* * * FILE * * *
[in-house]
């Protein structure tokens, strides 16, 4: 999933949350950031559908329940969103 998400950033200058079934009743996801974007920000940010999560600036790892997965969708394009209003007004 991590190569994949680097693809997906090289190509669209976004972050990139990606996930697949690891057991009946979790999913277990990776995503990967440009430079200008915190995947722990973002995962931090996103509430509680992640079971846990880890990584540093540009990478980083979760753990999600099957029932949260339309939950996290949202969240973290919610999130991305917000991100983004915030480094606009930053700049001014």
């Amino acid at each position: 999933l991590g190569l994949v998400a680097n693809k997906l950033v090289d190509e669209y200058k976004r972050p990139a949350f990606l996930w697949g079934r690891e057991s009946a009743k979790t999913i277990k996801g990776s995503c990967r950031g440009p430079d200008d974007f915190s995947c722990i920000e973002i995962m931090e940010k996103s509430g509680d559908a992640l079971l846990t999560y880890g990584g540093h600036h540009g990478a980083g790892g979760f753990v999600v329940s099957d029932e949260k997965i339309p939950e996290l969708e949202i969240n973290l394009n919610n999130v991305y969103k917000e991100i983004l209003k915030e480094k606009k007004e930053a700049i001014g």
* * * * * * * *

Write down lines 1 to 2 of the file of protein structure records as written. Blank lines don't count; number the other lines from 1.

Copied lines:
[in-house]
């Protein structure tokens, strides 16, 4: 999933949350950031559908329940969103 998400950033200058079934009743996801974007920000940010999560600036790892997965969708394009209003007004 991590190569994949680097693809997906090289190509669209976004972050990139990606996930697949690891057991009946979790999913277990990776995503990967440009430079200008915190995947722990973002995962931090996103509430509680992640079971846990880890990584540093540009990478980083979760753990999600099957029932949260339309939950996290949202969240973290919610999130991305917000991100983004915030480094606009930053700049001014």